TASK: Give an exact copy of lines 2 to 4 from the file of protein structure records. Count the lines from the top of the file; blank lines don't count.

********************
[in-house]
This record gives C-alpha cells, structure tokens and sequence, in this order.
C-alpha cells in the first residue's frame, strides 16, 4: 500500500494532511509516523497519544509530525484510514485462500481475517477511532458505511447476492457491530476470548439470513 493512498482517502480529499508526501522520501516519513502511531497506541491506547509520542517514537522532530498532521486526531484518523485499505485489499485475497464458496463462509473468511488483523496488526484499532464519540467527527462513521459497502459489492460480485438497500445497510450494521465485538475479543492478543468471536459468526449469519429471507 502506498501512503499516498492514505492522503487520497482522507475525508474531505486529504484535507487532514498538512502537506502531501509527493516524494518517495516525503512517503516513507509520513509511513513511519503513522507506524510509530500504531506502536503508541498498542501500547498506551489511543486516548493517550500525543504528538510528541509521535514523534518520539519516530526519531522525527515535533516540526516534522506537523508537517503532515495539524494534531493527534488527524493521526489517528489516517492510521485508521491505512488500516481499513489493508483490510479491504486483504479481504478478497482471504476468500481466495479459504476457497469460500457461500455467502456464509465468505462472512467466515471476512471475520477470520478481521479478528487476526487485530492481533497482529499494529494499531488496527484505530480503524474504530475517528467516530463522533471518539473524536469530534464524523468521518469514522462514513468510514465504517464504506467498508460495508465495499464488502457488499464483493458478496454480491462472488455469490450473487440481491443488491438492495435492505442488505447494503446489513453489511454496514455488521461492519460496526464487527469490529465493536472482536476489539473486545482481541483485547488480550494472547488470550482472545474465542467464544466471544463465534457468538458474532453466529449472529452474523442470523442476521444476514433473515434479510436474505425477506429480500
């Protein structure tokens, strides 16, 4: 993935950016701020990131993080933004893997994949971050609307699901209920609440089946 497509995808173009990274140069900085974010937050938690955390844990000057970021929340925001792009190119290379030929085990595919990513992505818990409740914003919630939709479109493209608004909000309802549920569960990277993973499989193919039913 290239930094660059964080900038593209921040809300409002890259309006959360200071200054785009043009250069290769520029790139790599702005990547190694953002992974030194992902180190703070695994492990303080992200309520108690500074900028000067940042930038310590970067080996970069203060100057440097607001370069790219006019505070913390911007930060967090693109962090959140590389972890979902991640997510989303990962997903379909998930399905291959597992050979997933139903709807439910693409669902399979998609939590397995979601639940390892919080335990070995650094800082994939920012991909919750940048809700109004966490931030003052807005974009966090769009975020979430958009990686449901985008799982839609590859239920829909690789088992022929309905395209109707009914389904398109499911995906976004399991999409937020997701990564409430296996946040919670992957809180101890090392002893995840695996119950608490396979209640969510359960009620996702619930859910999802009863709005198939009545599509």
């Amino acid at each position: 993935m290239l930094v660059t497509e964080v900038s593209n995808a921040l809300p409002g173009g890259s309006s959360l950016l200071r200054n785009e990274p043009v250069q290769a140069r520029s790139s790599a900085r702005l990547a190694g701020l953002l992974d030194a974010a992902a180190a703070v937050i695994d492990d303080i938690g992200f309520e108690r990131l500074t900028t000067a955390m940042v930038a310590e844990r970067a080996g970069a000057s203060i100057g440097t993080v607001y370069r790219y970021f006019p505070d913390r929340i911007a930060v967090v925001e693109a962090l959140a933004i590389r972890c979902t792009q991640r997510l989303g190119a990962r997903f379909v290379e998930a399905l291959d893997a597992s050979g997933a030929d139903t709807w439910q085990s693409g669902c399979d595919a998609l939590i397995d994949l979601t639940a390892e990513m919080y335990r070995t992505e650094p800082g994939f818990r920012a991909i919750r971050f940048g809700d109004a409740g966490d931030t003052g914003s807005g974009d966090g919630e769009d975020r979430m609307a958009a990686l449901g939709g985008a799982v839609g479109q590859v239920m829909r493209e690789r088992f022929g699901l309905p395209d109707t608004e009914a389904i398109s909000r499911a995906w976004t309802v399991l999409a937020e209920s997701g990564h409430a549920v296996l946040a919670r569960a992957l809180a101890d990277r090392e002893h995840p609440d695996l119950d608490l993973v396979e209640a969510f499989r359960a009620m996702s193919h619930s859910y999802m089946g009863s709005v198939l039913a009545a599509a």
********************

This record gives C-alpha cells, structure tokens and sequence, in this order.
C-alpha cells in the first residue's frame, strides 16, 4: 500500500494532511509516523497519544509530525484510514485462500481475517477511532458505511447476492457491530476470548439470513 493512498482517502480529499508526501522520501516519513502511531497506541491506547509520542517514537522532530498532521486526531484518523485499505485489499485475497464458496463462509473468511488483523496488526484499532464519540467527527462513521459497502459489492460480485438497500445497510450494521465485538475479543492478543468471536459468526449469519429471507 502506498501512503499516498492514505492522503487520497482522507475525508474531505486529504484535507487532514498538512502537506502531501509527493516524494518517495516525503512517503516513507509520513509511513513511519503513522507506524510509530500504531506502536503508541498498542501500547498506551489511543486516548493517550500525543504528538510528541509521535514523534518520539519516530526519531522525527515535533516540526516534522506537523508537517503532515495539524494534531493527534488527524493521526489517528489516517492510521485508521491505512488500516481499513489493508483490510479491504486483504479481504478478497482471504476468500481466495479459504476457497469460500457461500455467502456464509465468505462472512467466515471476512471475520477470520478481521479478528487476526487485530492481533497482529499494529494499531488496527484505530480503524474504530475517528467516530463522533471518539473524536469530534464524523468521518469514522462514513468510514465504517464504506467498508460495508465495499464488502457488499464483493458478496454480491462472488455469490450473487440481491443488491438492495435492505442488505447494503446489513453489511454496514455488521461492519460496526464487527469490529465493536472482536476489539473486545482481541483485547488480550494472547488470550482472545474465542467464544466471544463465534457468538458474532453466529449472529452474523442470523442476521444476514433473515434479510436474505425477506429480500
């Protein structure tokens, strides 16, 4: 993935950016701020990131993080933004893997994949971050609307699901209920609440089946 497509995808173009990274140069900085974010937050938690955390844990000057970021929340925001792009190119290379030929085990595919990513992505818990409740914003919630939709479109493209608004909000309802549920569960990277993973499989193919039913 290239930094660059964080900038593209921040809300409002890259309006959360200071200054785009043009250069290769520029790139790599702005990547190694953002992974030194992902180190703070695994492990303080992200309520108690500074900028000067940042930038310590970067080996970069203060100057440097607001370069790219006019505070913390911007930060967090693109962090959140590389972890979902991640997510989303990962997903379909998930399905291959597992050979997933139903709807439910693409669902399979998609939590397995979601639940390892919080335990070995650094800082994939920012991909919750940048809700109004966490931030003052807005974009966090769009975020979430958009990686449901985008799982839609590859239920829909690789088992022929309905395209109707009914389904398109499911995906976004399991999409937020997701990564409430296996946040919670992957809180101890090392002893995840695996119950608490396979209640969510359960009620996702619930859910999802009863709005198939009545599509």